Chemistry was the first science to manipulate molecules, starting when the first human beings cooked their food. Today, chemists design molecules and perform extensive, controlled syntheses to create them. Chemistry differs from bionanotechnology because it does not work at the level of individual molecules. There is no localization at the atomic level and no ability to address individual molecules. As a consequence of the bulk nature of chemistry, the molecules produced are generally limited to under a hundred atoms or so syntheses of larger molecules are plagued by too many side reactions that form competing impurities. 

Photolithography is widely used for the creation of computer hardware, and the growing field of MEMS is applying these technologies to the creation of microscale machines. Our entire information and communication technology relies on these methods. It relies on photographic techniques for reduction of scale and random deposition of atoms within the mask. Thus it is a macroscale technique scaled down to its finest limits. 

Biotechnology harnesses biological processes and uses them for our own applications. In this book, I will limit the scope of biotechnology to applications that do not require atomic specification of biomolecules. For instance, researchers routinely use purified enzymes to cut and paste genetic instructions and add these back into cells. Knowledge of the atomic details are unimportant, just as knowledge of the type of ink used to print this page is not important for understanding of the words printed here. 

Nanotechnology has been defined as engineering and manufacturing at nanometer scales, with atomic precision. The theoretical constructions popularized by K. Eric Drexler and the Foresight Institute are perhaps the most visible examples, and these are often further classified as “molecular nanotechnology.” The positioning of individual argon atoms on a crystal surface by researchers at IBM is a successful example of nanotechnology.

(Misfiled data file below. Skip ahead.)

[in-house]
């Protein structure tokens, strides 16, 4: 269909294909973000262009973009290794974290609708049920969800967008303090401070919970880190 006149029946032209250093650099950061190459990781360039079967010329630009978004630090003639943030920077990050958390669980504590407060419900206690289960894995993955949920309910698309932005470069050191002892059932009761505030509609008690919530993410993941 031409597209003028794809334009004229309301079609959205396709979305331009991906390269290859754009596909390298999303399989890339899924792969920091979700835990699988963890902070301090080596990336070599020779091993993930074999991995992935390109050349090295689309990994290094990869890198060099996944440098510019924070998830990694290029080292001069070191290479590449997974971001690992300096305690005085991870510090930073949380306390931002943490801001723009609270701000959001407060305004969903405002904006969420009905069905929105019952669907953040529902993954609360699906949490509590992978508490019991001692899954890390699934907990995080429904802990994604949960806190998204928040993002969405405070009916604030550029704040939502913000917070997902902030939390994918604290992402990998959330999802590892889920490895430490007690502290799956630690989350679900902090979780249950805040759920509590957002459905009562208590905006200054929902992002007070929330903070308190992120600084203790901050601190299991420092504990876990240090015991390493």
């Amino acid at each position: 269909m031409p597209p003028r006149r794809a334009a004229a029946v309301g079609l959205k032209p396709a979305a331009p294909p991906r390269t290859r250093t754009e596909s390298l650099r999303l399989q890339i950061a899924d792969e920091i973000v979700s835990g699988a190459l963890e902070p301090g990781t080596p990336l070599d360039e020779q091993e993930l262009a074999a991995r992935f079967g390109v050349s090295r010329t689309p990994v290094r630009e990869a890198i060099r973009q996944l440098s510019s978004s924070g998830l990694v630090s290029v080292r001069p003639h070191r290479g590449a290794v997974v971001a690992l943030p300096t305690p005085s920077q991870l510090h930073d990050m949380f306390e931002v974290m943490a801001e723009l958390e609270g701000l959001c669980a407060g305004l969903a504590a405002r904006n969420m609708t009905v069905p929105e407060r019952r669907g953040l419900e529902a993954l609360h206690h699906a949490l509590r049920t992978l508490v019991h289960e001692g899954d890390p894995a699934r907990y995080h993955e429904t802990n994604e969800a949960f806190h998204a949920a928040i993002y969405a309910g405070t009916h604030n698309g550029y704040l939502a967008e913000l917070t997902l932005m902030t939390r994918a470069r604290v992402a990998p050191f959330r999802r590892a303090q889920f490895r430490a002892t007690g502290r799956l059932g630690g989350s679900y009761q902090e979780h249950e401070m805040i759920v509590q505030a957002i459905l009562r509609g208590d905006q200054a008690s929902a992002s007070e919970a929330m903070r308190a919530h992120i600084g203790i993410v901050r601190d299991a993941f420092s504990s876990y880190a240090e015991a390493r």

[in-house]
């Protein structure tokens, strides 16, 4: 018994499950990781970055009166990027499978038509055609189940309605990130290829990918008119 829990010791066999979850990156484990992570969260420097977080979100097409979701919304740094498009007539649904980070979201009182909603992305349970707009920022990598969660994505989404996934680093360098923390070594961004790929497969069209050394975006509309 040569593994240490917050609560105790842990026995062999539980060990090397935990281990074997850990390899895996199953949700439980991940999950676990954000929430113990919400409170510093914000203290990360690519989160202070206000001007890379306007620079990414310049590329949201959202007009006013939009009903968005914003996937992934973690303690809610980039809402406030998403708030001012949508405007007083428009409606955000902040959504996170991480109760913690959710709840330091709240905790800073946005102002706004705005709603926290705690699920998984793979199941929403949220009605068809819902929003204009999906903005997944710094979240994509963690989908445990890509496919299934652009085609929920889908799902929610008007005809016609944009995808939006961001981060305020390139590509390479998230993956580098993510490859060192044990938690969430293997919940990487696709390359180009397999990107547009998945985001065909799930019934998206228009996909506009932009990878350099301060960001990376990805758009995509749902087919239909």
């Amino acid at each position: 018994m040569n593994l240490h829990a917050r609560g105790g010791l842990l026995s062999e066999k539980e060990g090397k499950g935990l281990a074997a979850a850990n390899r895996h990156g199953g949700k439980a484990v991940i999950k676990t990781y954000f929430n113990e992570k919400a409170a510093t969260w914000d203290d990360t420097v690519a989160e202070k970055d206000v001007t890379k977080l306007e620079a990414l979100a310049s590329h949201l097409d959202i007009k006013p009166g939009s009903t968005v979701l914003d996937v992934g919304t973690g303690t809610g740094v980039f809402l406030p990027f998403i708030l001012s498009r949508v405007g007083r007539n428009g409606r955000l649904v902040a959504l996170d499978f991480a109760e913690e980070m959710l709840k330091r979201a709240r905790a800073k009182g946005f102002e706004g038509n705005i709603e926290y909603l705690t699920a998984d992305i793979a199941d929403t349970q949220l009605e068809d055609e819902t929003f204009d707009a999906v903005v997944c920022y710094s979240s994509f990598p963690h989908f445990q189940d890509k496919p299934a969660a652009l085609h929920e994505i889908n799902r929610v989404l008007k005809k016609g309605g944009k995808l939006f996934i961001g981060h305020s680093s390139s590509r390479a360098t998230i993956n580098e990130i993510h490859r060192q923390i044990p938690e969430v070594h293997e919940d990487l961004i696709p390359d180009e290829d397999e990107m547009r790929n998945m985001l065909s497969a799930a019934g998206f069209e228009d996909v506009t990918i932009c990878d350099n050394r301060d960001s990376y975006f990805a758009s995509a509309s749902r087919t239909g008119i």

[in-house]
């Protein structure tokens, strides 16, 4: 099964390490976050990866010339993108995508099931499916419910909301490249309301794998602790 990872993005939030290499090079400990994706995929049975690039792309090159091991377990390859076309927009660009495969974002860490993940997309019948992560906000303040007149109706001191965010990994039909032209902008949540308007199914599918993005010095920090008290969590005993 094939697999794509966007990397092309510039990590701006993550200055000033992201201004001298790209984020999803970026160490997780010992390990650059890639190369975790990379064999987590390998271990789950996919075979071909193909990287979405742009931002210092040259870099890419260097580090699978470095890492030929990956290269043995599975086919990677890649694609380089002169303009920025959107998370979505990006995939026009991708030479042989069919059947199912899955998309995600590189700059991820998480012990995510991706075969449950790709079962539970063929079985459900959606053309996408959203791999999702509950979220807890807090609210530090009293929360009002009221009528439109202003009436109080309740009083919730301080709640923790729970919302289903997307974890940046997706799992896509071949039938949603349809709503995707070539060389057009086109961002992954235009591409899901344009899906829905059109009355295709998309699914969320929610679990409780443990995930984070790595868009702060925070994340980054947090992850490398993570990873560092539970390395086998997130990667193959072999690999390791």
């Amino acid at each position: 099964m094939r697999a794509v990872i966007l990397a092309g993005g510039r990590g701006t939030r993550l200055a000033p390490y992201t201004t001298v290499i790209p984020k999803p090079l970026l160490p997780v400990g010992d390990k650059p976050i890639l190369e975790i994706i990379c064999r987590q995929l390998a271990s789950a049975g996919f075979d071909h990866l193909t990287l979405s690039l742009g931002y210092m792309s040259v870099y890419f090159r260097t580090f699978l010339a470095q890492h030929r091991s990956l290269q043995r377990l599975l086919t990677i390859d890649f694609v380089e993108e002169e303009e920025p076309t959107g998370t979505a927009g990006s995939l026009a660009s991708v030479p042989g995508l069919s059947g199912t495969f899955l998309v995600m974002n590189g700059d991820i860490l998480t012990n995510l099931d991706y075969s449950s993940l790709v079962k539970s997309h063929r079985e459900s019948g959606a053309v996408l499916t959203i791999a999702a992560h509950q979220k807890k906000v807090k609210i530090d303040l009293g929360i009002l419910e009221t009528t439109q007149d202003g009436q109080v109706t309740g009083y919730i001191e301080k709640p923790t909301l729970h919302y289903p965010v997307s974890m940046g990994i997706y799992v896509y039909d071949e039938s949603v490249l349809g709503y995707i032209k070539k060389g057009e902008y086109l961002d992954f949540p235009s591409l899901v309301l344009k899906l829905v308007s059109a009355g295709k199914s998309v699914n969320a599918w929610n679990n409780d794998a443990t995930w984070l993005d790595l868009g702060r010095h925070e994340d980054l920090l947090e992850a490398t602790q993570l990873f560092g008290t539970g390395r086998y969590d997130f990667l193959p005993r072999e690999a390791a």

Bionanotechnology is a subset of nanotechnology: atom-level engineering and manufacturing using biological precedents for guidance. It is also closely married to biotechnology but adds the ability to design and modify the atomic-level details of the objects created. Bionanomachines are designed to atomic specifications, they perform a well-defined three-dimensional molecular task, and, in the best applications, they contain mechanisms for individual control embedded in their structure.

How big is bionanotechnology? Since the Industrial Revolution, scientists and engineers have constructed machines at an ever-smaller scale. Machines in our familiar world have moving parts in the range of millimeters to meters. As machining capabilities improved, tiny machines, such as the movement of a fine watch, extended the precision of machining to a fraction of a millimeter. Computer technology, with its ever-present pressure to miniaturize in order to improve performance, has driven the construction of tiny structures to even smaller ranges, with micrometer-scale construction of electronic components and tiny machines, like these tiny gears, created at the Sandia National Laboratories. Bionanotechnology operates at the smallest level, with machines in the range of 10 nm in dimension. The bacterium shown builds thousands of different bionanomachines, including a working nanoscale assembler, the ribosome, shown at lower right. Because these bionanomachines are composed of a finite, defined number of atoms, they represent a limit to the possible miniaturization of machinery